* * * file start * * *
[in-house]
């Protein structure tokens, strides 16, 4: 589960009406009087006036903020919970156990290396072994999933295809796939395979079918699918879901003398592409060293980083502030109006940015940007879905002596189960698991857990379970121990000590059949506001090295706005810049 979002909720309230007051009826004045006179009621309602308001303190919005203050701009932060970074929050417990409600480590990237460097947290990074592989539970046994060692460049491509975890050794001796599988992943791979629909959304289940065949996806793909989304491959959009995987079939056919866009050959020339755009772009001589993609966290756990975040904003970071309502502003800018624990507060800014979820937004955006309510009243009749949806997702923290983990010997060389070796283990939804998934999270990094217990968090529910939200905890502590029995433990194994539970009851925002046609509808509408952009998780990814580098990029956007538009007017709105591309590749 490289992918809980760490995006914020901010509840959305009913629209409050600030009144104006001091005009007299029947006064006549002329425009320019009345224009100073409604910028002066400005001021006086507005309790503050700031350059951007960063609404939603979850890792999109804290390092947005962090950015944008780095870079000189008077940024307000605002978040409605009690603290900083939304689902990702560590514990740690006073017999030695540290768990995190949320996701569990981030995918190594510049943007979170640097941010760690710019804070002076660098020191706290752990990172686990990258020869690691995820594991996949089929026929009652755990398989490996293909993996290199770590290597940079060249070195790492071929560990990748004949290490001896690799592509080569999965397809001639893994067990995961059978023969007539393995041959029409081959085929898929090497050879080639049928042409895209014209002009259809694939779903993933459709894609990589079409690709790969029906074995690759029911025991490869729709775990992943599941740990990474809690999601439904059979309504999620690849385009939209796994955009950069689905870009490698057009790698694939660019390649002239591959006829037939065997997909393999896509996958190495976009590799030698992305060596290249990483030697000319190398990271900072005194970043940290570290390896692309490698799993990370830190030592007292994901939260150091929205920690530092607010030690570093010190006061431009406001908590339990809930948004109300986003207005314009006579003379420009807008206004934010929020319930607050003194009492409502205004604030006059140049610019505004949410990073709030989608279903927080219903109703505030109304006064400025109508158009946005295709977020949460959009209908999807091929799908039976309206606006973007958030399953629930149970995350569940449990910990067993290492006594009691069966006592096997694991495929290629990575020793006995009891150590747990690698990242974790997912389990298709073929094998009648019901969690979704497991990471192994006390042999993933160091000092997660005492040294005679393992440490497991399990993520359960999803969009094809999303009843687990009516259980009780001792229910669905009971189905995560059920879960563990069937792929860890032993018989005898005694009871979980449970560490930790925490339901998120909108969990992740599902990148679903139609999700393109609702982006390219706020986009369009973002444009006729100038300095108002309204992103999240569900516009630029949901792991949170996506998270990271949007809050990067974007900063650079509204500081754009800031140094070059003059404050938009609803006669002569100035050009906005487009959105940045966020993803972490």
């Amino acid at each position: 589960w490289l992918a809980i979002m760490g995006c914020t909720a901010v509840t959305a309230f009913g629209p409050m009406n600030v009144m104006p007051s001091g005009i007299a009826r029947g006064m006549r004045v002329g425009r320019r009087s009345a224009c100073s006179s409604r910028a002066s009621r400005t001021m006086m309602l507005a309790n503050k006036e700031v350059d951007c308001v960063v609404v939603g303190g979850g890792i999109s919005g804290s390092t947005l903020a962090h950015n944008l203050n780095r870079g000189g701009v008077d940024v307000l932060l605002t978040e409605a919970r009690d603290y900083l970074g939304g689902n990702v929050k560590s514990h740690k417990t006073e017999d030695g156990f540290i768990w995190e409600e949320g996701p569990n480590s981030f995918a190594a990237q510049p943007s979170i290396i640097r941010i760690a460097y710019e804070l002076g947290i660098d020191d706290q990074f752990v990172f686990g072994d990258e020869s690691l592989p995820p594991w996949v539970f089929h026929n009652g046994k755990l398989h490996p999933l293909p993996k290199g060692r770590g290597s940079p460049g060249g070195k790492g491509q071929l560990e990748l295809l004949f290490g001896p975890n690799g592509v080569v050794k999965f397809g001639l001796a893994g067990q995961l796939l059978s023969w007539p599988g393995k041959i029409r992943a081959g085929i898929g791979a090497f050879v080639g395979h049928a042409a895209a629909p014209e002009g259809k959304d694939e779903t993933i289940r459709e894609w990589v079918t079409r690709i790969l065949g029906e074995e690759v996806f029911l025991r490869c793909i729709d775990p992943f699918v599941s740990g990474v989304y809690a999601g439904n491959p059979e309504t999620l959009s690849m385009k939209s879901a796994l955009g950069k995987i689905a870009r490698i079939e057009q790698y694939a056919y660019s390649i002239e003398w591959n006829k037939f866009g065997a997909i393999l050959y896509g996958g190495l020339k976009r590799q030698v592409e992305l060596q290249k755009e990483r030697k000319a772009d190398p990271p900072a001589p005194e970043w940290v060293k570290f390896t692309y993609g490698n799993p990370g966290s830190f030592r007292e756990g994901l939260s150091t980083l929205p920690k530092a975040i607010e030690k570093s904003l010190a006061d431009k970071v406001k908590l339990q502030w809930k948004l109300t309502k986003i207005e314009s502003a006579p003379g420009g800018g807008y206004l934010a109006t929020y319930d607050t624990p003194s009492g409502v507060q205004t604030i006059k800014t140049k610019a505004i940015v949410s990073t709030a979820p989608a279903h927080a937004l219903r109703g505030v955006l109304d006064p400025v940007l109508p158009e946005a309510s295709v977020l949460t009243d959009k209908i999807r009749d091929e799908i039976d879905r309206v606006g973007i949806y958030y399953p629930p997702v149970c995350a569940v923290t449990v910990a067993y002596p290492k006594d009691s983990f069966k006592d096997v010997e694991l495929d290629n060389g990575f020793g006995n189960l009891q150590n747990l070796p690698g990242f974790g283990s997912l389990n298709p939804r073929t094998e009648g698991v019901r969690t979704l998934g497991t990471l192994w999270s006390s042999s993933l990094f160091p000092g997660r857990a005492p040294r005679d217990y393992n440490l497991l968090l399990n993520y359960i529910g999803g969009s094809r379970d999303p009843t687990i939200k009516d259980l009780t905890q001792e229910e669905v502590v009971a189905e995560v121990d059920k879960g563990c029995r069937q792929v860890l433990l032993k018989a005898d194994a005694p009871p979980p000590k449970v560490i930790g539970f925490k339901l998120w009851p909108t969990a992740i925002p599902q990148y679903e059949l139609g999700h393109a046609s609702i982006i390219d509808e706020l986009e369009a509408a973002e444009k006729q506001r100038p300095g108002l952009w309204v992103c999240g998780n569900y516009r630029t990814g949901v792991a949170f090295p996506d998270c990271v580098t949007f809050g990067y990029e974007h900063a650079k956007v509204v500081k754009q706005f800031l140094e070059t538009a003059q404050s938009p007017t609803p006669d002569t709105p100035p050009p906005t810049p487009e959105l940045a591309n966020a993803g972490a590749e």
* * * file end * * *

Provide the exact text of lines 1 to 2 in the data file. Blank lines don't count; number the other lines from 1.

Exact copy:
[in-house]
């Protein structure tokens, strides 16, 4: 589960009406009087006036903020919970156990290396072994999933295809796939395979079918699918879901003398592409060293980083502030109006940015940007879905002596189960698991857990379970121990000590059949506001090295706005810049 979002909720309230007051009826004045006179009621309602308001303190919005203050701009932060970074929050417990409600480590990237460097947290990074592989539970046994060692460049491509975890050794001796599988992943791979629909959304289940065949996806793909989304491959959009995987079939056919866009050959020339755009772009001589993609966290756990975040904003970071309502502003800018624990507060800014979820937004955006309510009243009749949806997702923290983990010997060389070796283990939804998934999270990094217990968090529910939200905890502590029995433990194994539970009851925002046609509808509408952009998780990814580098990029956007538009007017709105591309590749 490289992918809980760490995006914020901010509840959305009913629209409050600030009144104006001091005009007299029947006064006549002329425009320019009345224009100073409604910028002066400005001021006086507005309790503050700031350059951007960063609404939603979850890792999109804290390092947005962090950015944008780095870079000189008077940024307000605002978040409605009690603290900083939304689902990702560590514990740690006073017999030695540290768990995190949320996701569990981030995918190594510049943007979170640097941010760690710019804070002076660098020191706290752990990172686990990258020869690691995820594991996949089929026929009652755990398989490996293909993996290199770590290597940079060249070195790492071929560990990748004949290490001896690799592509080569999965397809001639893994067990995961059978023969007539393995041959029409081959085929898929090497050879080639049928042409895209014209002009259809694939779903993933459709894609990589079409690709790969029906074995690759029911025991490869729709775990992943599941740990990474809690999601439904059979309504999620690849385009939209796994955009950069689905870009490698057009790698694939660019390649002239591959006829037939065997997909393999896509996958190495976009590799030698992305060596290249990483030697000319190398990271900072005194970043940290570290390896692309490698799993990370830190030592007292994901939260150091929205920690530092607010030690570093010190006061431009406001908590339990809930948004109300986003207005314009006579003379420009807008206004934010929020319930607050003194009492409502205004604030006059140049610019505004949410990073709030989608279903927080219903109703505030109304006064400025109508158009946005295709977020949460959009209908999807091929799908039976309206606006973007958030399953629930149970995350569940449990910990067993290492006594009691069966006592096997694991495929290629990575020793006995009891150590747990690698990242974790997912389990298709073929094998009648019901969690979704497991990471192994006390042999993933160091000092997660005492040294005679393992440490497991399990993520359960999803969009094809999303009843687990009516259980009780001792229910669905009971189905995560059920879960563990069937792929860890032993018989005898005694009871979980449970560490930790925490339901998120909108969990992740599902990148679903139609999700393109609702982006390219706020986009369009973002444009006729100038300095108002309204992103999240569900516009630029949901792991949170996506998270990271949007809050990067974007900063650079509204500081754009800031140094070059003059404050938009609803006669002569100035050009906005487009959105940045966020993803972490």